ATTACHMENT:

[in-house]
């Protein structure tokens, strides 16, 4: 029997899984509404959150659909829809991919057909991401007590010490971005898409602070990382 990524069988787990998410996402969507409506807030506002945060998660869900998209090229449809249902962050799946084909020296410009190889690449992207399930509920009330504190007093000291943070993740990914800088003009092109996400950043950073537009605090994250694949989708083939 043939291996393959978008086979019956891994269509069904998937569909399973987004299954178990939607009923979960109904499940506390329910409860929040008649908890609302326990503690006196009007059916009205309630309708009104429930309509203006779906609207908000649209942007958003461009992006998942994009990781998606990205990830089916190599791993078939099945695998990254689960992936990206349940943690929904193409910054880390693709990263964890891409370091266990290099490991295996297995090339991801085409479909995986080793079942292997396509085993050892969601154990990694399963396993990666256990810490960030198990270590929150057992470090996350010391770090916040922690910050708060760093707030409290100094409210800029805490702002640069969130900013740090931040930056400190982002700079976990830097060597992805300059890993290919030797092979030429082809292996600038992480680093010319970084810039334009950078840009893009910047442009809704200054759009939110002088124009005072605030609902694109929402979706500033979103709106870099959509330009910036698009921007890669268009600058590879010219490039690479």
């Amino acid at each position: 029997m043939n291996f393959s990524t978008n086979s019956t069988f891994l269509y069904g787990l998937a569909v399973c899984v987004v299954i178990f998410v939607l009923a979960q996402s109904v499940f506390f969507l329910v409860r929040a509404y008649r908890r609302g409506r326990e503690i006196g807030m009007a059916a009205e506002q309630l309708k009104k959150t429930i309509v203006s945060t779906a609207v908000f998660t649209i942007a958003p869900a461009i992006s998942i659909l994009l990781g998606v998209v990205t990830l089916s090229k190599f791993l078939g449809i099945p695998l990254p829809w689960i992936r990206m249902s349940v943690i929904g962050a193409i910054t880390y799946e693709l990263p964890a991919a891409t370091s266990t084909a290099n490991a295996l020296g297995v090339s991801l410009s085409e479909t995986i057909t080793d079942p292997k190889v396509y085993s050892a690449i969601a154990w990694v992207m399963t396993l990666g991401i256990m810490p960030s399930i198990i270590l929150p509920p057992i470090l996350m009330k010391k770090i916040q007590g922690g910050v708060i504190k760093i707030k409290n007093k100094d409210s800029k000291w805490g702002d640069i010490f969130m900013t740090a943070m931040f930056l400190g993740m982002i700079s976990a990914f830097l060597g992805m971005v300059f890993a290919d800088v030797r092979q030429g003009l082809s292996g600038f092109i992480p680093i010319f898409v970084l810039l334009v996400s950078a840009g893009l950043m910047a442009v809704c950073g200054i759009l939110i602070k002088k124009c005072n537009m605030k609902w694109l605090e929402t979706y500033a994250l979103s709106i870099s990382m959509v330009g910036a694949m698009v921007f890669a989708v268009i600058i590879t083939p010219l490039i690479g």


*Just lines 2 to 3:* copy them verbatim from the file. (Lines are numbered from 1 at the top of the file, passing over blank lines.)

């Protein structure tokens, strides 16, 4: 029997899984509404959150659909829809991919057909991401007590010490971005898409602070990382 990524069988787990998410996402969507409506807030506002945060998660869900998209090229449809249902962050799946084909020296410009190889690449992207399930509920009330504190007093000291943070993740990914800088003009092109996400950043950073537009605090994250694949989708083939 043939291996393959978008086979019956891994269509069904998937569909399973987004299954178990939607009923979960109904499940506390329910409860929040008649908890609302326990503690006196009007059916009205309630309708009104429930309509203006779906609207908000649209942007958003461009992006998942994009990781998606990205990830089916190599791993078939099945695998990254689960992936990206349940943690929904193409910054880390693709990263964890891409370091266990290099490991295996297995090339991801085409479909995986080793079942292997396509085993050892969601154990990694399963396993990666256990810490960030198990270590929150057992470090996350010391770090916040922690910050708060760093707030409290100094409210800029805490702002640069969130900013740090931040930056400190982002700079976990830097060597992805300059890993290919030797092979030429082809292996600038992480680093010319970084810039334009950078840009893009910047442009809704200054759009939110002088124009005072605030609902694109929402979706500033979103709106870099959509330009910036698009921007890669268009600058590879010219490039690479």
């Amino acid at each position: 029997m043939n291996f393959s990524t978008n086979s019956t069988f891994l269509y069904g787990l998937a569909v399973c899984v987004v299954i178990f998410v939607l009923a979960q996402s109904v499940f506390f969507l329910v409860r929040a509404y008649r908890r609302g409506r326990e503690i006196g807030m009007a059916a009205e506002q309630l309708k009104k959150t429930i309509v203006s945060t779906a609207v908000f998660t649209i942007a958003p869900a461009i992006s998942i659909l994009l990781g998606v998209v990205t990830l089916s090229k190599f791993l078939g449809i099945p695998l990254p829809w689960i992936r990206m249902s349940v943690i929904g962050a193409i910054t880390y799946e693709l990263p964890a991919a891409t370091s266990t084909a290099n490991a295996l020296g297995v090339s991801l410009s085409e479909t995986i057909t080793d079942p292997k190889v396509y085993s050892a690449i969601a154990w990694v992207m399963t396993l990666g991401i256990m810490p960030s399930i198990i270590l929150p509920p057992i470090l996350m009330k010391k770090i916040q007590g922690g910050v708060i504190k760093i707030k409290n007093k100094d409210s800029k000291w805490g702002d640069i010490f969130m900013t740090a943070m931040f930056l400190g993740m982002i700079s976990a990914f830097l060597g992805m971005v300059f890993a290919d800088v030797r092979q030429g003009l082809s292996g600038f092109i992480p680093i010319f898409v970084l810039l334009v996400s950078a840009g893009l950043m910047a442009v809704c950073g200054i759009l939110i602070k002088k124009c005072n537009m605030k609902w694109l605090e929402t979706y500033a994250l979103s709106i870099s990382m959509v330009g910036a694949m698009v921007f890669a989708v268009i600058i590879t083939p010219l490039i690479g």